Q&A: Behind The Anthrax Investigations

The U.S. Army Medical Research Institute of Infectious Diseases is located at Fort Detrick, Md. Bruce Ivins worked in a lab there. i i

The U.S. Army Medical Research Institute of Infectious Diseases is located at Fort Detrick, Md. Bruce Ivins worked in a lab there. Mark Wilson/Getty Images hide caption

itoggle caption Mark Wilson/Getty Images
The U.S. Army Medical Research Institute of Infectious Diseases is located at Fort Detrick, Md. Bruce Ivins worked in a lab there.

The U.S. Army Medical Research Institute of Infectious Diseases is located at Fort Detrick, Md. Bruce Ivins worked in a lab there.

Mark Wilson/Getty Images

The perpetrator of the anthrax attacks has remained a mystery since letters containing the deadly spores were sent out in 2001. Five people died from inhalation and 17 others were infected by exposure.

The FBI mounted a massive investigation that initially focused on the wrong scientist. More recently, the trail of clues led to another leading biodefense researcher, Bruce E. Ivins. On July 29, Ivins apparently took his own life using prescription drugs. This raises lots of questions. With the help of the NPR science desk and The Associated Press, we will answer a few:

What do we know about Bruce Ivins?

Ivins, 62, worked as a civilian at the U.S. Army Medical Research Institute of Infectious Diseases (USAMRIID) laboratories at Fort Detrick, Md., for 18 years. He lived with his wife, Diane, in a home near Fort Detrick.

A well-respected and award-winning scientist, Ivins co-wrote a slew of anthrax studies, including a recent work on the treatment for inhalation anthrax published in the July 7 issue of the Antimicrobial Agents and Chemotherapy journal.

The son of a pharmacist, Ivins graduated from the University of Cincinnati with a degree in microbiology. He received advanced degrees from there as well.

What was his role in the anthrax investigation?

As a leading anthrax expert at Fort Detrick, Ivins reportedly helped the FBI analyze the anthrax-containing powder involved in the 2001 incidents.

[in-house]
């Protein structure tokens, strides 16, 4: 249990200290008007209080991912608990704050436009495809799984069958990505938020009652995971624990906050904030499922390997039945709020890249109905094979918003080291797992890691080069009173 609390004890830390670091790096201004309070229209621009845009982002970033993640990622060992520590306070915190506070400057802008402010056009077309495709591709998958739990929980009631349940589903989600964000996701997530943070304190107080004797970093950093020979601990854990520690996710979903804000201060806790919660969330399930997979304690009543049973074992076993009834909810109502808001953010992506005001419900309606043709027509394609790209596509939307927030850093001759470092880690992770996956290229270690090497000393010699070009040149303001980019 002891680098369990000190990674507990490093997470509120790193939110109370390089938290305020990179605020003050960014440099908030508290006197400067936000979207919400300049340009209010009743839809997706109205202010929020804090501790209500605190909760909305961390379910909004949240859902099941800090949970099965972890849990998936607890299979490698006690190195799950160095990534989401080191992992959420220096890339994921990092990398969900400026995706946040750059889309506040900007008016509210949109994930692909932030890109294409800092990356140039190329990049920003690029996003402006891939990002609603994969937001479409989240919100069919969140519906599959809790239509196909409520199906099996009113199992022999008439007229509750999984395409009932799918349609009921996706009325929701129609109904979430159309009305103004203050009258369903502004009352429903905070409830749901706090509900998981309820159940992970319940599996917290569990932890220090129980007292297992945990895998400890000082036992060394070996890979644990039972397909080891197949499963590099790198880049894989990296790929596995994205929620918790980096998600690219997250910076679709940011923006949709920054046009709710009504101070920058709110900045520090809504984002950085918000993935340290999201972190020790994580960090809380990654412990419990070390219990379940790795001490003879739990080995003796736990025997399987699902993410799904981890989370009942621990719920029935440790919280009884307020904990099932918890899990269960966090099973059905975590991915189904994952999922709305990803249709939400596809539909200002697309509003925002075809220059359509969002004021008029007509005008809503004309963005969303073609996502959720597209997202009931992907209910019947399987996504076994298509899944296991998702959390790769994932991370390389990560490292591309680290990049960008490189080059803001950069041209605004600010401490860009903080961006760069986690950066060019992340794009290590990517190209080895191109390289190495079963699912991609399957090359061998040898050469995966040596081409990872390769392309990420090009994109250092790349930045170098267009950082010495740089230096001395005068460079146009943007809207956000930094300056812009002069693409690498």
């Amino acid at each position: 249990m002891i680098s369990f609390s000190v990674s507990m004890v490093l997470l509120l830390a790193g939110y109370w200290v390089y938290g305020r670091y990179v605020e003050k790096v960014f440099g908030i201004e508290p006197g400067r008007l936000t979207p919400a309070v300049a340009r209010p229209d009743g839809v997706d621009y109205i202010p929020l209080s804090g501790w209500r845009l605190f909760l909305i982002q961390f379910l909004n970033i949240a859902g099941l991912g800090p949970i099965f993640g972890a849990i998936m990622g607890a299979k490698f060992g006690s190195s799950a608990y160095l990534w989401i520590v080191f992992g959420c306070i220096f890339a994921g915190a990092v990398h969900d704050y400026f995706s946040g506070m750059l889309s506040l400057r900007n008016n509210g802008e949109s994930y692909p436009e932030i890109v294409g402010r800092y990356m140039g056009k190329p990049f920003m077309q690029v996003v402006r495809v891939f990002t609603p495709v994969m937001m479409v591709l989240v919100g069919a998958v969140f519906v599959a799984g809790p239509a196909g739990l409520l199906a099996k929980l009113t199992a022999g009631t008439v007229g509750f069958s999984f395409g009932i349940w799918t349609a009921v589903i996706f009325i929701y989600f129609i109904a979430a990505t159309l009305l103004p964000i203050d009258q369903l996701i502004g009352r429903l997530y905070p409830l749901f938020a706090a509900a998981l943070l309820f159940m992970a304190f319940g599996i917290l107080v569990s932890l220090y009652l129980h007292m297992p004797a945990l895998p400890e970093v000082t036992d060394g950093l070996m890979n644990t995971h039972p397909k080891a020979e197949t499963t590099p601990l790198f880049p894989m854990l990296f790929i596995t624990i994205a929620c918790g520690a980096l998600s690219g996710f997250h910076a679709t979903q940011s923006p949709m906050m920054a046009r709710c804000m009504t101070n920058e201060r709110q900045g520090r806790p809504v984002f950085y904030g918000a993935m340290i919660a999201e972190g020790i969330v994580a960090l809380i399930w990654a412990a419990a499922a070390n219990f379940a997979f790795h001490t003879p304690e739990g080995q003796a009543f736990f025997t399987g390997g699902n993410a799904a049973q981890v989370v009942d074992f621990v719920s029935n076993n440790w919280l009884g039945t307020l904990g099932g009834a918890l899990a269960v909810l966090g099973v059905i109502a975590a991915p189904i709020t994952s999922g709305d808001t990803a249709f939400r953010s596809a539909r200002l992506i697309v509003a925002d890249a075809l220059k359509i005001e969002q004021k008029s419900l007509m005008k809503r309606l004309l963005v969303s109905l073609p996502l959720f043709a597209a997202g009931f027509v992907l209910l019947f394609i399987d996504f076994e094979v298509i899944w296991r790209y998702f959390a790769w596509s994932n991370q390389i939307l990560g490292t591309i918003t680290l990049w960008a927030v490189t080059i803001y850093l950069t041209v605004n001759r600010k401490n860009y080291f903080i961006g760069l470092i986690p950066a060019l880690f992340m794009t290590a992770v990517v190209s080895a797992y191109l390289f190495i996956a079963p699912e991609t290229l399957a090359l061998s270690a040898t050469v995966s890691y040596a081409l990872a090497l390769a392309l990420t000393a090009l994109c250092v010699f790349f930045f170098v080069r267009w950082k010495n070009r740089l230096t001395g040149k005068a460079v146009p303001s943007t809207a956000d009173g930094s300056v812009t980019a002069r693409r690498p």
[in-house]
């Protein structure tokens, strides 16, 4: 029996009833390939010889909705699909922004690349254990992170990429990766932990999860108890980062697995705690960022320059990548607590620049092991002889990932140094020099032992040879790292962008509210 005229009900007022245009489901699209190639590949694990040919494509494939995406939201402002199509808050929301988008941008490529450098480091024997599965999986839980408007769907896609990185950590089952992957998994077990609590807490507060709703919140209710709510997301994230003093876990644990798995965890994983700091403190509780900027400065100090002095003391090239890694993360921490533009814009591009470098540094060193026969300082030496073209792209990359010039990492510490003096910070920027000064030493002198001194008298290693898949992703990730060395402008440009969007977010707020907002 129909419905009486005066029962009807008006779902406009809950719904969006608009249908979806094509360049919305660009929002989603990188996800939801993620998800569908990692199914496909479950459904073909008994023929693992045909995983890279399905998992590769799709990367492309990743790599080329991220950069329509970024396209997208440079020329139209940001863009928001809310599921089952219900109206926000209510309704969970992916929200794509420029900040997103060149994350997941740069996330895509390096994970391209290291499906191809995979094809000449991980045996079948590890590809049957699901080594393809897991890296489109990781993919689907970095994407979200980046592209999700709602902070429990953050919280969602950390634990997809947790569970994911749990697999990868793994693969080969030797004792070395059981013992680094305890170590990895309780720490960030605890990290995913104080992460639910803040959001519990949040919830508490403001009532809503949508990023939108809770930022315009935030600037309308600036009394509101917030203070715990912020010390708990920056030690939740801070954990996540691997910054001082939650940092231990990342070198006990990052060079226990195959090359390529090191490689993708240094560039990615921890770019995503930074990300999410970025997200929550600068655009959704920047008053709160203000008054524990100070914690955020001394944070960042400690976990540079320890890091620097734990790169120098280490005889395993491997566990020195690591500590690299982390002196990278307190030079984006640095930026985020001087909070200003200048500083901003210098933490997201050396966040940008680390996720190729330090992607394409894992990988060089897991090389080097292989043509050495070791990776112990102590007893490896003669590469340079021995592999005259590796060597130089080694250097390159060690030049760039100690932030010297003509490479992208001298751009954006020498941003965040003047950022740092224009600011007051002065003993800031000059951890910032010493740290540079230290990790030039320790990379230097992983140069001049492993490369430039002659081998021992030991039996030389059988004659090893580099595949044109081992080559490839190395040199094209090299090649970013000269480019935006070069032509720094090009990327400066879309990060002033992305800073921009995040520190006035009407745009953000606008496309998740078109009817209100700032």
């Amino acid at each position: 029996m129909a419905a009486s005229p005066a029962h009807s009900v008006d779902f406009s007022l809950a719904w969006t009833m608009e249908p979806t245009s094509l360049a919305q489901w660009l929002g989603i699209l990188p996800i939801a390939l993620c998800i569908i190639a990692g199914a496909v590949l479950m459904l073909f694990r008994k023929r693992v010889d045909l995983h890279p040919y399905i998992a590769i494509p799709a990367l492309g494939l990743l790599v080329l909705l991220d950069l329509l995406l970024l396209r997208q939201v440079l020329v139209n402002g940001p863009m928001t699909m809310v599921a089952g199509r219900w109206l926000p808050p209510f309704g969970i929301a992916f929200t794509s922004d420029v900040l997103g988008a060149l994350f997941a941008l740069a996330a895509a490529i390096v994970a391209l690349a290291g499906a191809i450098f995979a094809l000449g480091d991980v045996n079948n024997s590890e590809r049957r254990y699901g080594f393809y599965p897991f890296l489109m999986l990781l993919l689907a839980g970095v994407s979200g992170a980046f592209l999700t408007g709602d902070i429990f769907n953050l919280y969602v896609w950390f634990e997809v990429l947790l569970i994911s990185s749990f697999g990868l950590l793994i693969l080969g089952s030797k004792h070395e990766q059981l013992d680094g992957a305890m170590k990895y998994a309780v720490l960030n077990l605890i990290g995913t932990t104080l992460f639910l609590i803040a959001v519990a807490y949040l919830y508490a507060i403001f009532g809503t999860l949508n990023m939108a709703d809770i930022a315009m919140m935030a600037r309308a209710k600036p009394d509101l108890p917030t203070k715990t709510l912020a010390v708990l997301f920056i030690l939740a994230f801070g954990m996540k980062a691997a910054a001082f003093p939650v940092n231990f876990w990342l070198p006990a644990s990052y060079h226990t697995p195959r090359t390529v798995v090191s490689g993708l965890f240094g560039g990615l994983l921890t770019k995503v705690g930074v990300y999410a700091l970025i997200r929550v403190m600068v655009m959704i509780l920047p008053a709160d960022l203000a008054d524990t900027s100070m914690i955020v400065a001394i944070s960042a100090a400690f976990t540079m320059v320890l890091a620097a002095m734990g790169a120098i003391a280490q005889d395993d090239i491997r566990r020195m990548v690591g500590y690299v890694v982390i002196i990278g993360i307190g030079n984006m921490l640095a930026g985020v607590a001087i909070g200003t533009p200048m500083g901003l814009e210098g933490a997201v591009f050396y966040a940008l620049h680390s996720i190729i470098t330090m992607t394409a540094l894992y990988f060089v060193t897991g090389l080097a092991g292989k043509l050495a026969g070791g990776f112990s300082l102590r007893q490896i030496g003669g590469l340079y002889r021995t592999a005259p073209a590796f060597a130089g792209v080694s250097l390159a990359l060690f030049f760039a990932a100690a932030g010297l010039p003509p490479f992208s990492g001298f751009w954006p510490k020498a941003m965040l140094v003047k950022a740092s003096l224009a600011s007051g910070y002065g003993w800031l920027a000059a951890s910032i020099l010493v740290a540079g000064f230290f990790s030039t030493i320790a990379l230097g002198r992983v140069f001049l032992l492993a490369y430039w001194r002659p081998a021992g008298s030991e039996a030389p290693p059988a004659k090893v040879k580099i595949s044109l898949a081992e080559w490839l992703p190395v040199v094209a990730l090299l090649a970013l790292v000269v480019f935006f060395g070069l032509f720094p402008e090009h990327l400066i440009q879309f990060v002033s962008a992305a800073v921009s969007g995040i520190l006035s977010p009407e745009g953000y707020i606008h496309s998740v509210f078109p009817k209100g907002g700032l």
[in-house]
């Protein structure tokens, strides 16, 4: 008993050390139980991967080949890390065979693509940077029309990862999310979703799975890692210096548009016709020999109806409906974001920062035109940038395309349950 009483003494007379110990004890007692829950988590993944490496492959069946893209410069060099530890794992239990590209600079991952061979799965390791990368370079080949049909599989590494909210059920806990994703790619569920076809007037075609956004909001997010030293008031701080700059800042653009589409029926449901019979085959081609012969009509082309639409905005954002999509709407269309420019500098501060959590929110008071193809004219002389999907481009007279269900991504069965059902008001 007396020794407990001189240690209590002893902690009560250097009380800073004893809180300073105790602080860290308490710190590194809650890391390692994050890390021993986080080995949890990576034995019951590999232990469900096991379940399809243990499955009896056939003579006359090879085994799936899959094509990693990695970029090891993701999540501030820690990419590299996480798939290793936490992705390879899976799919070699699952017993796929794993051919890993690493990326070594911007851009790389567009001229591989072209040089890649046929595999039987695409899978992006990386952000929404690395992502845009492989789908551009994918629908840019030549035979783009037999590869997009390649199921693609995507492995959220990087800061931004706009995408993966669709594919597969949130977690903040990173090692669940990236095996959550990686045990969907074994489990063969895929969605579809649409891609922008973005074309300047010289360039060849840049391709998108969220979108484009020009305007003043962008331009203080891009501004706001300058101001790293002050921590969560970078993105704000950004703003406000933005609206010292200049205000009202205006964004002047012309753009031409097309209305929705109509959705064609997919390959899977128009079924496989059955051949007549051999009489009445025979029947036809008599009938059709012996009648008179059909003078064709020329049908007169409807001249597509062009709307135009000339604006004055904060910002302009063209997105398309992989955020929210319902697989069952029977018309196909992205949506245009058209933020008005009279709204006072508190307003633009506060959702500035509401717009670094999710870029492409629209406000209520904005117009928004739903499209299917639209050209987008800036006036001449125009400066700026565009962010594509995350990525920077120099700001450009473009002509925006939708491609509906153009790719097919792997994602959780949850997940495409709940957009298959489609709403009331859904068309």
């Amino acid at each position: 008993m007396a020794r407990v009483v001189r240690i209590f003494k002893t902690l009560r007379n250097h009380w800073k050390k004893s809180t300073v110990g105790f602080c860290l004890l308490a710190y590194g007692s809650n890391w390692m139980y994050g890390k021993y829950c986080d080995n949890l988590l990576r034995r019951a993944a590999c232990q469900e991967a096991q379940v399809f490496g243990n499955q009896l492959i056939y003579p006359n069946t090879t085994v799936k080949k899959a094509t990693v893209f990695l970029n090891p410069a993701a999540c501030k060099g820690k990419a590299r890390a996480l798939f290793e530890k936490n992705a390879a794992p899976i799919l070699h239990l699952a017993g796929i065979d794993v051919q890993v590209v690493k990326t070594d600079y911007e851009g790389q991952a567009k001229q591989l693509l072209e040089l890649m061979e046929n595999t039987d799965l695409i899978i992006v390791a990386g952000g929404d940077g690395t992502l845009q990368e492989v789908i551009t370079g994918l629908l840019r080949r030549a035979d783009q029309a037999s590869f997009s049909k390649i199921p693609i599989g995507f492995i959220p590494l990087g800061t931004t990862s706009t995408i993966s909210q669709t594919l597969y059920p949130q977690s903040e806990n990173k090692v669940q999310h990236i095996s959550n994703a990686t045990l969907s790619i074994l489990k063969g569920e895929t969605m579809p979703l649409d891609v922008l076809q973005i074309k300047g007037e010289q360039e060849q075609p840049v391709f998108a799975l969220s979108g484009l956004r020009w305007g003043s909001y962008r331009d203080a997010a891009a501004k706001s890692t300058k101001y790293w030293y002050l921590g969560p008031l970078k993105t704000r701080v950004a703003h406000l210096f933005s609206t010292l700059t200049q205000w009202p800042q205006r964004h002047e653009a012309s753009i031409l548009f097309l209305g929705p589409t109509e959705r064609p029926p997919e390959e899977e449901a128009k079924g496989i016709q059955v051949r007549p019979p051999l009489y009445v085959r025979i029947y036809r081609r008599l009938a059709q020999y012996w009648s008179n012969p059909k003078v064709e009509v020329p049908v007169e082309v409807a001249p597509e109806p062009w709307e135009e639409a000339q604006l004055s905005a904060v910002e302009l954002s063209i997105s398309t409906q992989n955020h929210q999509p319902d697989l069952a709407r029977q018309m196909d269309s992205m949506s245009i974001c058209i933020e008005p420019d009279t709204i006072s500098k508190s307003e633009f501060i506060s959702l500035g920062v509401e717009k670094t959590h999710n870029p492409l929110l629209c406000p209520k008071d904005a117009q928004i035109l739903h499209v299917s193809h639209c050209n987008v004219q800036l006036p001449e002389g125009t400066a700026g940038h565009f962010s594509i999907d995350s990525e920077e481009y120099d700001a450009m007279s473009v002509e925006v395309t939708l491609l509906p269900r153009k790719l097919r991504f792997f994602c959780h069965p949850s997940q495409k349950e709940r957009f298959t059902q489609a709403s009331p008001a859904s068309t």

Ivins wasn't the first person from Fort Detrick to be under suspicion regarding the anthrax attack?

Originally, the FBI suggested that another scientist at Fort Detrick, Steven Hatfill, was a "person of interest" in the anthrax mailings. Hatfill's home was searched, he was followed and he lost his job as an instructor at Louisiana State University.

The scientist maintained that he had played no role in the attacks and later filed a lawsuit against the Justice Department saying that his rights had been violated when federal officials spoke to reporters about his possible involvement. On June 27, the government settled with Hatfill for $5.82 million and he was exonerated.

Why did the FBI then allegedly suspect that Ivins was behind the attacks?

All the reasons are not yet known. One factor reportedly is Ivins' failure to report his unauthorized decontamination of more than 20 areas within the Army lab in late 2001 and early 2002. Ivins said he suspected they were contaminated with anthrax spores. The investigation of that incident reportedly raised questions about Ivins' veracity.

Once the government shifted its investigation from Hatfill, the Los Angeles Times reported, Ivins' demeanor changed. He seemed stressed out and, in the words of one colleague, was under treatment for depression. The colleague said that Ivins' access to his lab was decreased.

Court documents show that a judge issued a restraining order against Ivins on July 24, days before his suicide.

A woman sought the order against "Dr. Bruce Edward Ivins," whom she accused of making threats of violence, harassment and stalking in the previous 30 days.

When, where and how did Ivins die?

He died July 29 at Frederick Memorial Hospital in Maryland. Reportedly, he had taken a large dose of prescription drugs, including codeine.

Remind me, how does anthrax work and what makes it so dangerous?

Anthrax is one of the most lethal bacteria known. It can persist in a resting state as tiny spores for decades. Once inhaled, the spores lodge in the lungs, where they rapidly give rise to bacteria that release toxins. Initially, these toxins cause flulike symptoms. But this rapidly progresses to difficulty breathing, due to massive swelling in the lungs, tissue destruction and hemorrhage.

Can you die from anthrax inhalation?

Mortality is nearly 100 percent, although there's some suggestion that fast treatment with antibiotics such as ciprofloxacin can prevent death. Anthrax spores can also cause skin infections and, if ingested, intestinal infection. But lung infections are the deadliest. It was thought that it takes inhalation of at least 10,000 anthrax spores to cause disease, but many scientists now think lower doses can also be fatal.

Why is the anthrax testing done at Fort Detrick?

Located about an hour north of the Washington, D.C., beltway, Fort Detrick is primarily the Army's center for biomedical research and development, medical material management and worldwide telecommunications.

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